Q: You have one of the best book trailers I’ve ever seen. How did this come about?
JASON R. JIMENEZ: The trailers were made by my friend Jessica Yatrofsky. She began this project called I Heart Boy, where she takes photographs of attractive young men. I was drawn to her art first because her photographs are beautiful but then second because she was sexualizing the male body—a needed reversal. I think we are doing different things in our creative projects but we are more alike than dissimilar. So I wanted to promote the book and I like collaborating so I reached out to Jessica. We emailed back and forth about ideas but it wasn’t some long drawn out discussion about what she would shoot. We had similar ideas about what the book was about and what should happen. It was really easy, and it was exhilarating to see Jessica bring the characters to life, even for that brief moment. I am still hoping she emails me back sometime to tell me she wants to make a full film out of the story. Oh I would also like to acknowledge the actors/models Jessica used in the trailer because I think they did awesome: Rhyan Hamilton and Rachel Rossin.
Q: What are Publication Studio and The Fellow Travelers Series?
JASON R. JIMENEZ: Publication Studio is a small press and printer based in Portland Oregon, though they have them all over the US, Canada, and some in Europe. I first heard about Publication Studio when they published Dodie Bellamy’s book the buddhist. Later they published Kevin Killian’s book Spreadeagle in the Fellow Travelers Series. The Fellow Travelers Series is based on Olympia Press’s Traveller’s Companion series of the 1950s and 60s, and is meant for books which have been effectively censored by the market.
Q: Can you talk a little bit about how the book came into print and what the response has been so far?
JASON R. JIMENEZ: I did receive my fair share of rejections from other agents and presses. When I was sending it out to agents and publishers the response was always something like, “We like your writing but this is just experimental for us.” That was frustrating. Both Dodie and Kevin championed The Wolves. Kevin sent Publication Studio the manuscript and asked them to consider it for the Fellow Travelers Series. A few months later Publication Studio emailed me and said they wanted to publish the book. It ended up being a really easy process. The response has been great so far, though the book hasn’t been out that long. I think people appreciate the sex and wildness of the book. Like anyone else who publishes I appreciate hearing what people think about my work.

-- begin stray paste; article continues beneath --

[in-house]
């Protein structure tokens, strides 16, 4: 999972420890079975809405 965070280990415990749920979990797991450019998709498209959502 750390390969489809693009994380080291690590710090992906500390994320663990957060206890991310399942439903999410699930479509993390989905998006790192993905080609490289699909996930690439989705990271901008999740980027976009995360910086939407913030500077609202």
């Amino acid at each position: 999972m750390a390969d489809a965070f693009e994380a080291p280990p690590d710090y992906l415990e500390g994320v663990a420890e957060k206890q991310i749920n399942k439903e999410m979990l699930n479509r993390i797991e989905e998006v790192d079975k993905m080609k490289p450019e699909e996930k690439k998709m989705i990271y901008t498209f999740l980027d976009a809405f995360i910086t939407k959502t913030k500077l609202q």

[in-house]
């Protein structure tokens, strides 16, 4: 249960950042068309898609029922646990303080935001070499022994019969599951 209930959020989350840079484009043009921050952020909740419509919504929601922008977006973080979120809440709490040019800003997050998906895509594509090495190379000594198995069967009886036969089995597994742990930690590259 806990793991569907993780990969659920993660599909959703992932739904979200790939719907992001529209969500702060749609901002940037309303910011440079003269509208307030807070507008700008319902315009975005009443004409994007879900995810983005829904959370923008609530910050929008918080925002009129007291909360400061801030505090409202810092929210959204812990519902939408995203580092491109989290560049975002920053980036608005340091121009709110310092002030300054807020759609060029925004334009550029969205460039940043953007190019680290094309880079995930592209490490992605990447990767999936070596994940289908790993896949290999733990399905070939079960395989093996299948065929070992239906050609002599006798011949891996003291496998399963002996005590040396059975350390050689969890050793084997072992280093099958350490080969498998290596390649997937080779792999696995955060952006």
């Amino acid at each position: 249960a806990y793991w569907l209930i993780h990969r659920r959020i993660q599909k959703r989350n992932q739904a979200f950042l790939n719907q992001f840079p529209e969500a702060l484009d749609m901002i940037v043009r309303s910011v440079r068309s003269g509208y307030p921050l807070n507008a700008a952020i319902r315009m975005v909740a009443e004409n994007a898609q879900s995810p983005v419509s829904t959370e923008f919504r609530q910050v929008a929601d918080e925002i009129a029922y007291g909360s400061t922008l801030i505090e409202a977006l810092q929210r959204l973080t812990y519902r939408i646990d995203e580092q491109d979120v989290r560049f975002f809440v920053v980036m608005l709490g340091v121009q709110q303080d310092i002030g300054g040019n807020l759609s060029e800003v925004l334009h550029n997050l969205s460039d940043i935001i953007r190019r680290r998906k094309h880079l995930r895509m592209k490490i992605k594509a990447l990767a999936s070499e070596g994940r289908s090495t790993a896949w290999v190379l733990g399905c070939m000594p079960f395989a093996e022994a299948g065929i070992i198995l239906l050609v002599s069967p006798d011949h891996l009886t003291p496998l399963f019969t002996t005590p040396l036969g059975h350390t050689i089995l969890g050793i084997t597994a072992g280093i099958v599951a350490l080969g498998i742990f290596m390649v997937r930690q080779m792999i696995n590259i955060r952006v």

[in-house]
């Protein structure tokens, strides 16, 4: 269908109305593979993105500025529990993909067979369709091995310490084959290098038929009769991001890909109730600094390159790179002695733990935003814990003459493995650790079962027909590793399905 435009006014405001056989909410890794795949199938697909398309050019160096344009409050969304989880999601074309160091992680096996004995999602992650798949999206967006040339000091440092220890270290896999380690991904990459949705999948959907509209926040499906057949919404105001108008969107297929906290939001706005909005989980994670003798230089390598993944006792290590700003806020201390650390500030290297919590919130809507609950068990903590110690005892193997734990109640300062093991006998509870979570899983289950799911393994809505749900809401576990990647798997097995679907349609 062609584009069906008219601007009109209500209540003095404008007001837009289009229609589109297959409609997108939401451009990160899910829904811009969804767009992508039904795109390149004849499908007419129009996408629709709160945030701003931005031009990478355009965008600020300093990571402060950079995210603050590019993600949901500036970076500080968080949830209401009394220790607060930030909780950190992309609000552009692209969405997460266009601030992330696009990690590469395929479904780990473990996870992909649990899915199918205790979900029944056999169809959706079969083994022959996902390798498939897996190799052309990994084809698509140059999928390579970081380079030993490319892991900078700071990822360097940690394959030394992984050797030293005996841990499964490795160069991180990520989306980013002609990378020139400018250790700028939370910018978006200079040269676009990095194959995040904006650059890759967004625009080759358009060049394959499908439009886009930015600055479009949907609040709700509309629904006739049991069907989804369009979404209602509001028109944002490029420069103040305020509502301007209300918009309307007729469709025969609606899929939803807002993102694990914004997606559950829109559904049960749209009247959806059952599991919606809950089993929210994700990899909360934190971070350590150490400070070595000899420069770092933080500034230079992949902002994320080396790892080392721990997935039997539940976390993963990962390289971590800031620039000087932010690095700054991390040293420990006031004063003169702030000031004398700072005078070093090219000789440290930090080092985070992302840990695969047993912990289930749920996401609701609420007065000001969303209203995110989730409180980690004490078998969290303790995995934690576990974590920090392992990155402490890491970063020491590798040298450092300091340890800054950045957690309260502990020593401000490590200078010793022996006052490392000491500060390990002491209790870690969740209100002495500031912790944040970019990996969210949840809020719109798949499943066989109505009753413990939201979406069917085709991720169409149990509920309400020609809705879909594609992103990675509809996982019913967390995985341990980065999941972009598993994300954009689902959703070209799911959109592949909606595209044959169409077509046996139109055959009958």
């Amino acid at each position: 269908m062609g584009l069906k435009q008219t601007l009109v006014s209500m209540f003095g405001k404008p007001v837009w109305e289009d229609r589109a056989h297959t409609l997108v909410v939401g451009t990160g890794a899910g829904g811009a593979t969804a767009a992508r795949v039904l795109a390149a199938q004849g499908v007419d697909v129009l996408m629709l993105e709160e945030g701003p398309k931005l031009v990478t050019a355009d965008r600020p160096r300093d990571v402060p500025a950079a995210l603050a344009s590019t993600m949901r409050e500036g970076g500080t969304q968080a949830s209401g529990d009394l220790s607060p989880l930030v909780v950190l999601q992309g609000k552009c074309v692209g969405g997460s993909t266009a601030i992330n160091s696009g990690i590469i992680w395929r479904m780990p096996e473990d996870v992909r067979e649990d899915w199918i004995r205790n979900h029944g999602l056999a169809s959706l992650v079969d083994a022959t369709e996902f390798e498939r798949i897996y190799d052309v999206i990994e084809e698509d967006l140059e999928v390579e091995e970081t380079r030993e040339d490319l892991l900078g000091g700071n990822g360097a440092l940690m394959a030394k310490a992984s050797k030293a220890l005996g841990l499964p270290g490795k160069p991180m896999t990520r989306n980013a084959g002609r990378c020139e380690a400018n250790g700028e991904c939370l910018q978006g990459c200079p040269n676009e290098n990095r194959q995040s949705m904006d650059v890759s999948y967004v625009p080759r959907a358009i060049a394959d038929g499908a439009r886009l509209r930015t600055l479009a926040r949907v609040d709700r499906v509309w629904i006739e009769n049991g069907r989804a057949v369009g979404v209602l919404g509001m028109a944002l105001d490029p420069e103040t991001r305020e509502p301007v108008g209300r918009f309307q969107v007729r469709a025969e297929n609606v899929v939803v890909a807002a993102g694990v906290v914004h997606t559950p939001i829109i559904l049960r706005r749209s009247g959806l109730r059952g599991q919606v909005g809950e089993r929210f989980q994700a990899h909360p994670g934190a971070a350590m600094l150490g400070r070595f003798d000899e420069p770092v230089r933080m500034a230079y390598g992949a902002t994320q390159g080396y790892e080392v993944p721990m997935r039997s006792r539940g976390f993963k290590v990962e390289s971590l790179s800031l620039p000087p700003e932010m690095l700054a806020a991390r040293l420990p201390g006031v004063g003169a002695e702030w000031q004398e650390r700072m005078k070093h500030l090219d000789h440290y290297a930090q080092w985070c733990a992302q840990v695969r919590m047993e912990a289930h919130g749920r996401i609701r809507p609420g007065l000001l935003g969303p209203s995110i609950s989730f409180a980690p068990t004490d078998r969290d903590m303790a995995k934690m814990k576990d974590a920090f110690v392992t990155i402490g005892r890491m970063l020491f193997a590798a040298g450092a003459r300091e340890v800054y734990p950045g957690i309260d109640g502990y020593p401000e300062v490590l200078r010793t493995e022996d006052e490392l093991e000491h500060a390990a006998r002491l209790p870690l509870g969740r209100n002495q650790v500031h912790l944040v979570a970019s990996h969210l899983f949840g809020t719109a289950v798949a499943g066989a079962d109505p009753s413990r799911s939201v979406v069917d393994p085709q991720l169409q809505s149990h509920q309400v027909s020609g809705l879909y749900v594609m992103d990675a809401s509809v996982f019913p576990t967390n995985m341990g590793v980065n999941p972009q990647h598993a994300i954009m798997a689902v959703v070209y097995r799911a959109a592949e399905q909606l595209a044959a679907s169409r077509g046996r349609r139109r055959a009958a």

Q: Do you have any advice for other writers?
JASON R. JIMENEZ: To other writers who are attempting to publish I would just say keep hope alive. Trying to publish a book is a humbling experience. It’s often frustrating and nonsensical too. As for the actual writing part, obviously this is the most important thing, I can offer what I think has helped me the most and that is the revision process. I might as well have thrown away my first drafts, that’s how terrible they were. I rewrote almost everything, multiple times. This took a lot of time sitting alone in my house and just working. I guess that’s it. If a writer finds herself talking about what they’re going to write more often than they do actually writing then she needs to stop that.
Q: What are you working on now?
JASON R. JIMENEZ: I started writing another novel about a year ago and I’m still working on it now. The book is tentatively titled The Infinite Revolution of Axel Fersen. It’s going to be an epic. I’m modeling it after books like Les Miserables and The Idiot. The main character is Axel Fersen, the real life Swedish count who was supposedly Marie Antoinette’s lover. So Axel and Marie escape from the French Revolution and time travel to the modern day US where they meet and befriend a struggling family. This family’s ancestors are all tied together in a series of historical narratives having to do with different revolutions. I’m still planning it all out. I am responding, though, to our current political and spiritual situations. I won’t be disguising in this new book my hope for a revolution. If I can’t have a revolution here in the real world then I will make my own through Axel’s story.